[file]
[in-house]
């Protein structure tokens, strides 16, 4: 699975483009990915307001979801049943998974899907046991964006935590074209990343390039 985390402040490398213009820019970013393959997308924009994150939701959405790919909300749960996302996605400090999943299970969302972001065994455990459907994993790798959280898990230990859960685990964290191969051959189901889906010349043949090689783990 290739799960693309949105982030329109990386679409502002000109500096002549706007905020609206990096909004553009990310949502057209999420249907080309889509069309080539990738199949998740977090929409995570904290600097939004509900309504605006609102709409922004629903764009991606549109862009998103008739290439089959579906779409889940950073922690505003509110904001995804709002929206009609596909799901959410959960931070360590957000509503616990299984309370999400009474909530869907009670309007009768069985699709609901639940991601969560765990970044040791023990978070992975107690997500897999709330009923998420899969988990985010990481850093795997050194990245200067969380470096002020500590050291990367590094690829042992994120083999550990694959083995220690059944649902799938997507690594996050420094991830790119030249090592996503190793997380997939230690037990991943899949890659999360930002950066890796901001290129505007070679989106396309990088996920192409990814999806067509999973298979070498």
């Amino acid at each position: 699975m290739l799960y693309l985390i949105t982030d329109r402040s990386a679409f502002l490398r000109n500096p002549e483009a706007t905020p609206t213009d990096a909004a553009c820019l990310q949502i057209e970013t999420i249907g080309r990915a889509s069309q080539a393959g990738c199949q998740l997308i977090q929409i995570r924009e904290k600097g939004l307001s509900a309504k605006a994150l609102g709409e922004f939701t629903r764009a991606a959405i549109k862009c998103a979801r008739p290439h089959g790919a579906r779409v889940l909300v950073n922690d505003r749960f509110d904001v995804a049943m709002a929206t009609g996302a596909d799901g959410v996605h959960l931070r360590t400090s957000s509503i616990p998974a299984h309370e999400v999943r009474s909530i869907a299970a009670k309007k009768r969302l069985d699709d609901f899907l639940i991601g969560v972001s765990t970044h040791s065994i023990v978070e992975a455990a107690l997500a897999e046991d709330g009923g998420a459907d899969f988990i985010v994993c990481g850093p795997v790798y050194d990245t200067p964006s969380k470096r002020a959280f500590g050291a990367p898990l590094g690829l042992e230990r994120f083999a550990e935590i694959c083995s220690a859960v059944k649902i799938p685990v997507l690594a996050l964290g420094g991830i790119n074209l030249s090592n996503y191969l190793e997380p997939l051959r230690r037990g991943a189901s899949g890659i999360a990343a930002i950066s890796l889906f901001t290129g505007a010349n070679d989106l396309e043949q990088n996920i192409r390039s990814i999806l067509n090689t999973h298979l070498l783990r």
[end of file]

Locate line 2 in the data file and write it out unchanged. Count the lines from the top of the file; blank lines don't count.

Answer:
């Protein structure tokens, strides 16, 4: 699975483009990915307001979801049943998974899907046991964006935590074209990343390039 985390402040490398213009820019970013393959997308924009994150939701959405790919909300749960996302996605400090999943299970969302972001065994455990459907994993790798959280898990230990859960685990964290191969051959189901889906010349043949090689783990 290739799960693309949105982030329109990386679409502002000109500096002549706007905020609206990096909004553009990310949502057209999420249907080309889509069309080539990738199949998740977090929409995570904290600097939004509900309504605006609102709409922004629903764009991606549109862009998103008739290439089959579906779409889940950073922690505003509110904001995804709002929206009609596909799901959410959960931070360590957000509503616990299984309370999400009474909530869907009670309007009768069985699709609901639940991601969560765990970044040791023990978070992975107690997500897999709330009923998420899969988990985010990481850093795997050194990245200067969380470096002020500590050291990367590094690829042992994120083999550990694959083995220690059944649902799938997507690594996050420094991830790119030249090592996503190793997380997939230690037990991943899949890659999360930002950066890796901001290129505007070679989106396309990088996920192409990814999806067509999973298979070498």